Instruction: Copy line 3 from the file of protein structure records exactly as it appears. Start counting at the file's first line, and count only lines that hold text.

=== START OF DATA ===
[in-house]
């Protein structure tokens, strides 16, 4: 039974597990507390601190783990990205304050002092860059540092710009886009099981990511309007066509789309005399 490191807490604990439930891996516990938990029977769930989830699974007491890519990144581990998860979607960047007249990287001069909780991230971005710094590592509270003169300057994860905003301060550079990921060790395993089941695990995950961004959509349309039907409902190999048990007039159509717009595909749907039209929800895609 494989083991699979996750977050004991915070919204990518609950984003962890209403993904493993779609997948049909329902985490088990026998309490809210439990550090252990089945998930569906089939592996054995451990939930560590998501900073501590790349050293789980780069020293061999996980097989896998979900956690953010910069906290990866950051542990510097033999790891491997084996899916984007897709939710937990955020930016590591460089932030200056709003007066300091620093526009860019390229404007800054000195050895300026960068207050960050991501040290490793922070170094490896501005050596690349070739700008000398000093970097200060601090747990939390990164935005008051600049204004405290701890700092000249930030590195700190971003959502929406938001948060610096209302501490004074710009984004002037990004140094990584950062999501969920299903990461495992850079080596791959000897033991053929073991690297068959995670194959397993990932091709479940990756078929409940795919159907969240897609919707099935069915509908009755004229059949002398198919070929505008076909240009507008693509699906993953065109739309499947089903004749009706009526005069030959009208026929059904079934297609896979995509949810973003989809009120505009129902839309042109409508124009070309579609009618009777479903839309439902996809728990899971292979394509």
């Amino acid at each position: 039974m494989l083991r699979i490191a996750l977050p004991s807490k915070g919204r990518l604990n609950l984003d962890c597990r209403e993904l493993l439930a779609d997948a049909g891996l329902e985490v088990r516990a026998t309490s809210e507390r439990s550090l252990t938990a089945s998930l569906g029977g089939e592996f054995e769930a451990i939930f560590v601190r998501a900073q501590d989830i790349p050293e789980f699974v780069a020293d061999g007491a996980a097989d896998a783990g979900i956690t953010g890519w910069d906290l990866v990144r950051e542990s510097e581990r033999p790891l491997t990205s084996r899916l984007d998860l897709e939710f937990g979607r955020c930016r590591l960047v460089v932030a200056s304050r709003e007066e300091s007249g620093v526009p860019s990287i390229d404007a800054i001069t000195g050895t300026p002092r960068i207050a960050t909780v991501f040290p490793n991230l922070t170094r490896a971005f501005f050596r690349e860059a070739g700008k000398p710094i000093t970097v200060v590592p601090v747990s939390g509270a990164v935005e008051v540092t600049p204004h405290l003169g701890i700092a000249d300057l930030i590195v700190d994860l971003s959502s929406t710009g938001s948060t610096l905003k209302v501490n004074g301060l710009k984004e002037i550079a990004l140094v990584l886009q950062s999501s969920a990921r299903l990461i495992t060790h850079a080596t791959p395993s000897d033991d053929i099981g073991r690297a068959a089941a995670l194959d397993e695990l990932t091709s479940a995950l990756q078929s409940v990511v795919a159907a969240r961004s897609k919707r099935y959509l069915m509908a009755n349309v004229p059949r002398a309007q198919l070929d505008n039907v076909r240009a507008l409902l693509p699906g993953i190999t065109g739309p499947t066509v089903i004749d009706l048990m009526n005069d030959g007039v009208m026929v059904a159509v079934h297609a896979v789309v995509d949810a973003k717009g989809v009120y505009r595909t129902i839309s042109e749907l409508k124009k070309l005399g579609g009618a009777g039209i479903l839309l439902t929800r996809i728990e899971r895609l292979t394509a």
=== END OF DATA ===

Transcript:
């Amino acid at each position: 039974m494989l083991r699979i490191a996750l977050p004991s807490k915070g919204r990518l604990n609950l984003d962890c597990r209403e993904l493993l439930a779609d997948a049909g891996l329902e985490v088990r516990a026998t309490s809210e507390r439990s550090l252990t938990a089945s998930l569906g029977g089939e592996f054995e769930a451990i939930f560590v601190r998501a900073q501590d989830i790349p050293e789980f699974v780069a020293d061999g007491a996980a097989d896998a783990g979900i956690t953010g890519w910069d906290l990866v990144r950051e542990s510097e581990r033999p790891l491997t990205s084996r899916l984007d998860l897709e939710f937990g979607r955020c930016r590591l960047v460089v932030a200056s304050r709003e007066e300091s007249g620093v526009p860019s990287i390229d404007a800054i001069t000195g050895t300026p002092r960068i207050a960050t909780v991501f040290p490793n991230l922070t170094r490896a971005f501005f050596r690349e860059a070739g700008k000398p710094i000093t970097v200060v590592p601090v747990s939390g509270a990164v935005e008051v540092t600049p204004h405290l003169g701890i700092a000249d300057l930030i590195v700190d994860l971003s959502s929406t710009g938001s948060t610096l905003k209302v501490n004074g301060l710009k984004e002037i550079a990004l140094v990584l886009q950062s999501s969920a990921r299903l990461i495992t060790h850079a080596t791959p395993s000897d033991d053929i099981g073991r690297a068959a089941a995670l194959d397993e695990l990932t091709s479940a995950l990756q078929s409940v990511v795919a159907a969240r961004s897609k919707r099935y959509l069915m509908a009755n349309v004229p059949r002398a309007q198919l070929d505008n039907v076909r240009a507008l409902l693509p699906g993953i190999t065109g739309p499947t066509v089903i004749d009706l048990m009526n005069d030959g007039v009208m026929v059904a159509v079934h297609a896979v789309v995509d949810a973003k717009g989809v009120y505009r595909t129902i839309s042109e749907l409508k124009k070309l005399g579609g009618a009777g039209i479903l839309l439902t929800r996809i728990e899971r895609l292979t394509a």